Sitting around a traditional wood burning fire has an irresistible draw. The crackling warmth, shimmering flames, glowing bed of coals combine to create a unique experience. However, this satisfying experience can quickly turn unpleasant under the wrong conditions. Specifically, using unseasoned wood in place of seasoned wood might just ruin a perfectly good fire.

Burning Seasoned or Unseasoned Wood - Greenville SC

In essence, to be seasoned means to be dry. Wood that has been freshly cut contains quite a bit of water – nearly half its weight can be attributed to water content. This type of wood is considered unseasoned, and burning it could prove difficult, mostly because wet wood smokes a lot and does not burn well. On the other hand, seasoned wood has been split, stacked, stored in a dry area, and allowed to dry. Softer woods, like pine or spruce, can seasoned in as little as six months, while hardwoods such as oak can take up to two years to fully season. Since seasoned wood requires more time and effort to prepare, suppliers usually charge slightly more for it, but the extra cost is more than worth it.

The first struggle you will run into when burning unseasoned wood is the difficulty in lighting the fire. Water will not catch on fire, and since it comprises nearly half the weight of the wood, it heavily affects the lighting process. Even if the wood does end up catching, the fire requires constant vigilance to ensure it does not go out, and adding any new logs might extinguish all the hard work you put into lighting it in the first place. Seasoned wood does not cause any of these problems, resulting in an easy, enjoyable fire.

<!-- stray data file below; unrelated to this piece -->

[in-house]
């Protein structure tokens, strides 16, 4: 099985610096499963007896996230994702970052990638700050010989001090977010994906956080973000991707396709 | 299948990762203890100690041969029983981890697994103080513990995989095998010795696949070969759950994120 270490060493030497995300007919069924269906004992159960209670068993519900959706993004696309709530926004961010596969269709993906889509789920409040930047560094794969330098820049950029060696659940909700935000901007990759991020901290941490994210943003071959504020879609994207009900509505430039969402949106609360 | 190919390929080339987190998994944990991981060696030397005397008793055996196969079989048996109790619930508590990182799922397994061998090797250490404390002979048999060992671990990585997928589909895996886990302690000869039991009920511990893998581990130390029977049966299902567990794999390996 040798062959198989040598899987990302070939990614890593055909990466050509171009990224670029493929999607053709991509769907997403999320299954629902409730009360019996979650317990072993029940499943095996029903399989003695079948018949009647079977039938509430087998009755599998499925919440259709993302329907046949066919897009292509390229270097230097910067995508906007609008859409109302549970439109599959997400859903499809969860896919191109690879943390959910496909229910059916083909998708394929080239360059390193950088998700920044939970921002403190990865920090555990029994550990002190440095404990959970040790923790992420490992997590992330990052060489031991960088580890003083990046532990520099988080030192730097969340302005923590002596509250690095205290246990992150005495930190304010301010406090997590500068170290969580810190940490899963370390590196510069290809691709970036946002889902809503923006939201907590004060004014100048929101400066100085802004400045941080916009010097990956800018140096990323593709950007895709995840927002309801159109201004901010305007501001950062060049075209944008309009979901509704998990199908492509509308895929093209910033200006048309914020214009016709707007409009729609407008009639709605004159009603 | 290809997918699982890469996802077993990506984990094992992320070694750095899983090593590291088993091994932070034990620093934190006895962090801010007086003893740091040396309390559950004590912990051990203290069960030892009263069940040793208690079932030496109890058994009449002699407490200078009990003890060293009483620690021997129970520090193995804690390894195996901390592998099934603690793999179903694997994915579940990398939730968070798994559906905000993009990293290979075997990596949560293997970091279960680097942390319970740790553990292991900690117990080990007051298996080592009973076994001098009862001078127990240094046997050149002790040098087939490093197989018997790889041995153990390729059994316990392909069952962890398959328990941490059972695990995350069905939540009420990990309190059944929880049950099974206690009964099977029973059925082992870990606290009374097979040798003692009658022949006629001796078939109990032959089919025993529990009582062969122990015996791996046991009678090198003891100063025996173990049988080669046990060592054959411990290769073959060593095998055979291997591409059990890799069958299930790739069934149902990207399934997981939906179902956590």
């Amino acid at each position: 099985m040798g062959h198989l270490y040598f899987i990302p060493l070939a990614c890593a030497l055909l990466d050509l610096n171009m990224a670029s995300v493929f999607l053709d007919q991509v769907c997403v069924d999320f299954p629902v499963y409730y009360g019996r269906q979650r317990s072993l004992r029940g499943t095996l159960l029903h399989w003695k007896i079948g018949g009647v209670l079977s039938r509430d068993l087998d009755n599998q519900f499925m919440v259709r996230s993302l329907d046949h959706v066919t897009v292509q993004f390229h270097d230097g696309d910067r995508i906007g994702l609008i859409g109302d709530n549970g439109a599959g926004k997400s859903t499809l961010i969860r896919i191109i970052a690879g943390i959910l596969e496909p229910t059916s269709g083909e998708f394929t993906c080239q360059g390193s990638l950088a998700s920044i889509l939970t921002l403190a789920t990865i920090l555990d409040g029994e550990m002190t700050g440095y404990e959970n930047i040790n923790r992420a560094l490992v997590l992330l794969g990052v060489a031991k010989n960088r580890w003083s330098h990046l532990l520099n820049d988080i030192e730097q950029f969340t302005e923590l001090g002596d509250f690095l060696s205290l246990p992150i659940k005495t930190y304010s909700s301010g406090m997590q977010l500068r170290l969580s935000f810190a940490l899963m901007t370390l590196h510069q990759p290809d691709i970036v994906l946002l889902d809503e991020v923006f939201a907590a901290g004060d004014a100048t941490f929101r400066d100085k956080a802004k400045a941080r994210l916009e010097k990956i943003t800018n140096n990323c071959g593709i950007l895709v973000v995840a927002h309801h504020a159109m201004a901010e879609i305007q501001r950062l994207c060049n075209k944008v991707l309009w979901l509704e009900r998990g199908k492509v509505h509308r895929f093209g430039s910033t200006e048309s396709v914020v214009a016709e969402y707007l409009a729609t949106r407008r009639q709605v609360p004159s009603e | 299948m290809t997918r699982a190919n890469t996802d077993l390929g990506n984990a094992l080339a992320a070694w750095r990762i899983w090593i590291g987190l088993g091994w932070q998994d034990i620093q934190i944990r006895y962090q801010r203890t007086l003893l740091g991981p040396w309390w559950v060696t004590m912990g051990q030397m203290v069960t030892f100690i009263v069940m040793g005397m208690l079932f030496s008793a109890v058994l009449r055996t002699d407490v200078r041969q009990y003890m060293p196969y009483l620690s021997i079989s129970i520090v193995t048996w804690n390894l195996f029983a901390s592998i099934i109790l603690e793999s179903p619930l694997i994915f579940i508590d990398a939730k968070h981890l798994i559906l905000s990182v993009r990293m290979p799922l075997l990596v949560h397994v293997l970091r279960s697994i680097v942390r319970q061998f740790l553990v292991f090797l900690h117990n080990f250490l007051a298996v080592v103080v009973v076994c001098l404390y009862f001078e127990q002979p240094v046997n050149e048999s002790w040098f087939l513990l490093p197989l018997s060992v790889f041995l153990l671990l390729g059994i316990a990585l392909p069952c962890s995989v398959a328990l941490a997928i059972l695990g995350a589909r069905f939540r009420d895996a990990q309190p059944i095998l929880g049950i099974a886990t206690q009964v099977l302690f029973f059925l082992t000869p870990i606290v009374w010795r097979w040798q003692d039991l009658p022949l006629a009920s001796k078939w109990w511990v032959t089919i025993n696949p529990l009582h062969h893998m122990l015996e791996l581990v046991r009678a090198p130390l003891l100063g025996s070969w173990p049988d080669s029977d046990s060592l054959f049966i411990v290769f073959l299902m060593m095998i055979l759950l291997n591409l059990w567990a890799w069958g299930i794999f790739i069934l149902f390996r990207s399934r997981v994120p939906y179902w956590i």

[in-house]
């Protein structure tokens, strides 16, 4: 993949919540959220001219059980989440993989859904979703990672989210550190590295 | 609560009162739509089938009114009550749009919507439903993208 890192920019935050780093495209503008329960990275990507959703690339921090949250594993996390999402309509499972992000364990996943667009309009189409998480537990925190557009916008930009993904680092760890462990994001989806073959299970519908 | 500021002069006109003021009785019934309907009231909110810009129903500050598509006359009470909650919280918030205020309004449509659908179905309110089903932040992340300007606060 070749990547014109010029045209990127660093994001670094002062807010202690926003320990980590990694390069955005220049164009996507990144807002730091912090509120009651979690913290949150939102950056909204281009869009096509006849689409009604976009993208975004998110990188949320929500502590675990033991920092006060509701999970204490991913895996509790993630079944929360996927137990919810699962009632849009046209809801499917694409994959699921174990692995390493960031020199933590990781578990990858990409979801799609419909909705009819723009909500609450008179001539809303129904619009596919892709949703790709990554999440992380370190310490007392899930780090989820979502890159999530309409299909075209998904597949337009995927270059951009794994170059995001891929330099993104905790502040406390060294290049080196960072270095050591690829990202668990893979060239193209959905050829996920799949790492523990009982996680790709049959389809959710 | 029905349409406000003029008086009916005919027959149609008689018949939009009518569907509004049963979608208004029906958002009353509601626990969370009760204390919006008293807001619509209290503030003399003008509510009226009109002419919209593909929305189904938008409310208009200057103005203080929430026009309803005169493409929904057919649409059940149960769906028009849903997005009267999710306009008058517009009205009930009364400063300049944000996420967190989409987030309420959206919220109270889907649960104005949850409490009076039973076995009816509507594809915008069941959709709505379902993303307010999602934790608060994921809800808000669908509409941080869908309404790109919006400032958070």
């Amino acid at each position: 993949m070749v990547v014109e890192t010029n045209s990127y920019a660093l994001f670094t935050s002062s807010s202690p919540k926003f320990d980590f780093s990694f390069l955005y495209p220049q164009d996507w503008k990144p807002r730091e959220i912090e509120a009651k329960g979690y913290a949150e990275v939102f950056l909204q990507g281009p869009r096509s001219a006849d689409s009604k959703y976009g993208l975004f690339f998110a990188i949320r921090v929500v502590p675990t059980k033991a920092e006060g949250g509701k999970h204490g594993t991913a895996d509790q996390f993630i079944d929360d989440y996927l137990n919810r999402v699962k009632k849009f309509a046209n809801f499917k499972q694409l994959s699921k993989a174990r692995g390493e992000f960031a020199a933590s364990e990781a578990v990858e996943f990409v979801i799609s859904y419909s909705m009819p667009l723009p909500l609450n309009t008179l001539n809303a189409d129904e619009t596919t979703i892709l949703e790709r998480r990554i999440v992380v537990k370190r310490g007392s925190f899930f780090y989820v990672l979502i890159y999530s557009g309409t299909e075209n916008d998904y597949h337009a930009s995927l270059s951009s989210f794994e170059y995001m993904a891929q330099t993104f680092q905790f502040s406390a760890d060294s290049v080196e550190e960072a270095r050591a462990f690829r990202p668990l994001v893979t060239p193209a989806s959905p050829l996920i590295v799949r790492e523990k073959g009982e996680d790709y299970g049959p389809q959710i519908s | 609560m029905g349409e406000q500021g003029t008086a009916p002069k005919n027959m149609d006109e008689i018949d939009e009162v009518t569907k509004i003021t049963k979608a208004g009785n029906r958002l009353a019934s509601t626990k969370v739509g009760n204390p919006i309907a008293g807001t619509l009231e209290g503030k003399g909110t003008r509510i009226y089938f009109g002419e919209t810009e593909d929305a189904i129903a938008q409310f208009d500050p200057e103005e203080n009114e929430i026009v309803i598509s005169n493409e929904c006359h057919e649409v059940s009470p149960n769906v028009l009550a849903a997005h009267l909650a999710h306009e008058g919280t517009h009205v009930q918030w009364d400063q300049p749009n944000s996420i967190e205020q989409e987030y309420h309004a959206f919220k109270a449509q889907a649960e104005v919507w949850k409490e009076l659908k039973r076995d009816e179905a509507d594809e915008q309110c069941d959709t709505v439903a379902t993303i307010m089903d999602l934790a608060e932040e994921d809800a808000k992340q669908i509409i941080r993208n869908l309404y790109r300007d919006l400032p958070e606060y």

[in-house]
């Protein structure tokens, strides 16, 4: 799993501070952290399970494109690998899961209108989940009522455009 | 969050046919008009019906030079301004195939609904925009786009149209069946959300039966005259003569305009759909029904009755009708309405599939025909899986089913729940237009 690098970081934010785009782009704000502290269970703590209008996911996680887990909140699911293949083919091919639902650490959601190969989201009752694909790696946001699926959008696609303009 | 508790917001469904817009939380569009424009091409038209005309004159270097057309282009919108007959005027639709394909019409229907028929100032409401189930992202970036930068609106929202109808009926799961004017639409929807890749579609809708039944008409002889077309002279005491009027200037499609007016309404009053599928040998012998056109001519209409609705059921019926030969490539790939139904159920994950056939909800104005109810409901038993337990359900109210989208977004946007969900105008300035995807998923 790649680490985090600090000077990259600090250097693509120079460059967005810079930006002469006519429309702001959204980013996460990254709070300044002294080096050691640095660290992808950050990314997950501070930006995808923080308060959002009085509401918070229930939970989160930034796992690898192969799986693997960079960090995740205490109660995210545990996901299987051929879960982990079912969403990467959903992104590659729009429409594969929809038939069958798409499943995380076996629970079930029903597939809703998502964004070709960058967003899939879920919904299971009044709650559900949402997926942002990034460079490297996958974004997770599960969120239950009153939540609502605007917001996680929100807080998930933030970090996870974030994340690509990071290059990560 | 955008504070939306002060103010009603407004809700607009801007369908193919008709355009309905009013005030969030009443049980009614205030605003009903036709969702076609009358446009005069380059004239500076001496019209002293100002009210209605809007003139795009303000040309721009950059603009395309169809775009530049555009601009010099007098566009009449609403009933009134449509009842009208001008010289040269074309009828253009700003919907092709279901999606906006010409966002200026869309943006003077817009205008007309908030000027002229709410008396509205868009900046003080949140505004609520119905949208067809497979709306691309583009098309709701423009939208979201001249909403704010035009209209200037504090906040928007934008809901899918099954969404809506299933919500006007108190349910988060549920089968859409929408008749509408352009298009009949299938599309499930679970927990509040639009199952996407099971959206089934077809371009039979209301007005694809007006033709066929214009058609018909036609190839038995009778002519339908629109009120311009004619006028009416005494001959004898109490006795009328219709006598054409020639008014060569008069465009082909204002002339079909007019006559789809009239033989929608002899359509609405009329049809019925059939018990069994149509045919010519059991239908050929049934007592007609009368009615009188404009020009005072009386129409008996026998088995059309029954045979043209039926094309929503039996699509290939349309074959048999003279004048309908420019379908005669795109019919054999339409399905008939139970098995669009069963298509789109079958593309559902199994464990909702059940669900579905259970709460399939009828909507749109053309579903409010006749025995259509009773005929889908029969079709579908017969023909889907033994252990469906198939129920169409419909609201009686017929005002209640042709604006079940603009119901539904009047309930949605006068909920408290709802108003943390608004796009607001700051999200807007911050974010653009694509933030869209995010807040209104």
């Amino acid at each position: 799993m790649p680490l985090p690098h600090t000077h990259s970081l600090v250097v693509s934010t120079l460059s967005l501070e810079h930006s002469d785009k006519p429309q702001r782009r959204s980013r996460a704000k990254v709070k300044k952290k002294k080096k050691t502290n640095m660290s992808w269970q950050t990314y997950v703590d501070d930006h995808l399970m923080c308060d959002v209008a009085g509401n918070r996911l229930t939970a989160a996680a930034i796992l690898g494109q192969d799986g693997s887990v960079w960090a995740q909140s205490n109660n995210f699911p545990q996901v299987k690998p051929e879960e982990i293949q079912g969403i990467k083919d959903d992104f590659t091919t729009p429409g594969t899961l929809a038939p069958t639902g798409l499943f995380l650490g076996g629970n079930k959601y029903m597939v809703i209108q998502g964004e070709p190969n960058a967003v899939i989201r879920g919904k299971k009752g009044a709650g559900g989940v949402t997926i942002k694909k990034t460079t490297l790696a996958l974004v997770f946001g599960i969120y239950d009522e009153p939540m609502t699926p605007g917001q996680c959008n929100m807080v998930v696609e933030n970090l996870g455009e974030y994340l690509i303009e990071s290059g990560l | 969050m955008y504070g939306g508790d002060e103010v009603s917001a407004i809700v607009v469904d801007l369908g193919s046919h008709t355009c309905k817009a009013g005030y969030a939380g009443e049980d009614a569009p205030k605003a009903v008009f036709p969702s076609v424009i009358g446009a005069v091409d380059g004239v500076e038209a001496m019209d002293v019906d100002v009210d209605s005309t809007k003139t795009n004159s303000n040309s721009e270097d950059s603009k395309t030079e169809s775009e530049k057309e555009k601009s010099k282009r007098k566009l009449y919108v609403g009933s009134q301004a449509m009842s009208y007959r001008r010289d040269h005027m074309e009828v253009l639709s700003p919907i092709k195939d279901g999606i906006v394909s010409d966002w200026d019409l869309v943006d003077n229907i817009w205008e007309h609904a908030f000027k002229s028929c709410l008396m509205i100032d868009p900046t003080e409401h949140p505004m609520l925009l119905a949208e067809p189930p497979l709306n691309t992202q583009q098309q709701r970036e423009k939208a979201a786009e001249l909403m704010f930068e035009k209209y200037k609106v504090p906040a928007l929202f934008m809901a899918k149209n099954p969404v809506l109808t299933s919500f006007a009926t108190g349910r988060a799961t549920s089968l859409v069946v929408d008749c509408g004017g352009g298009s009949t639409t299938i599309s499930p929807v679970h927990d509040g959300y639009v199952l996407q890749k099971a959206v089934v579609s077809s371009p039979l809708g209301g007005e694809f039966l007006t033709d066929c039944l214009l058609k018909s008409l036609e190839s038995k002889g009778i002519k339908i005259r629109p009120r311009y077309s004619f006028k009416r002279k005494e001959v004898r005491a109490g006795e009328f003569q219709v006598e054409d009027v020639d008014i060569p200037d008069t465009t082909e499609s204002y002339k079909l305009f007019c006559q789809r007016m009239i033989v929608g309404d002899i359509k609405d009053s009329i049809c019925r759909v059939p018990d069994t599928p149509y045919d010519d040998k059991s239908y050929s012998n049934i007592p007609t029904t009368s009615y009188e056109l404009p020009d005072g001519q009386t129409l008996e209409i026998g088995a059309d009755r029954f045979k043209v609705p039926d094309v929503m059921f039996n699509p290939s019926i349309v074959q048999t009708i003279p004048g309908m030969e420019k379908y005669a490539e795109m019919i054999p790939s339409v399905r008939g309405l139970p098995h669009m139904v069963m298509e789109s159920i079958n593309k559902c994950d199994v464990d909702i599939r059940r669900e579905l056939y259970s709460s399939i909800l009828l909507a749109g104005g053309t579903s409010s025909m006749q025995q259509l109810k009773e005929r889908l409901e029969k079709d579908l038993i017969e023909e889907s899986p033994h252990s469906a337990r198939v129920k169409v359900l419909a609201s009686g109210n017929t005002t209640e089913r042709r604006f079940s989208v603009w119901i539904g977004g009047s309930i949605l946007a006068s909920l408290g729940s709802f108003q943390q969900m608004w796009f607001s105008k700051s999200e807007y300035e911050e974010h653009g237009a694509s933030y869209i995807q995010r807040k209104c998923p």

Next, the burning unseasoned wood produces a large amount of smoke. The fire must evaporate the water as it burns through the wood, so the smoke is filled with a dense cloud of water vapor that severely irritates the respiratory tract when inhaled. The smoke also contains a high concentration of creosote. This black carcinogen occurs when wood burns incompletely, and it can accumulate in the chimney. Accumulation of creosote in the chimney can cause restricted air flow, degradation of the chimney lining, and even chimney fires. On the other hand, seasoned wood burns much cleaner, producing almost no visible smoke and much less creosote.

Finally, unseasoned wood does not create nearly as much heat when burned as seasoned wood. For homeowners relying on the fire to heat the house, burning unseasoned wood only turns into a chilly night for everyone. Wet wood burns at a cooler temperature because much of the heat of the fire goes toward evaporating away the water instead of burning the wood. Conversely, the seasoned wood has little or no water to waste the energy of the fire, so it burns very hot.

Fast lighting, sustained burning, clean burning, and more heat are the basic benefits of burning seasoned wood. Doing otherwise only wastes time, costs more money in fuel, and damages your health, making seasoned wood the obvious fuel choice. For more information about seasoned firewood or to speak with a chimney expert, contact Blue Sky Chimney Sweeps.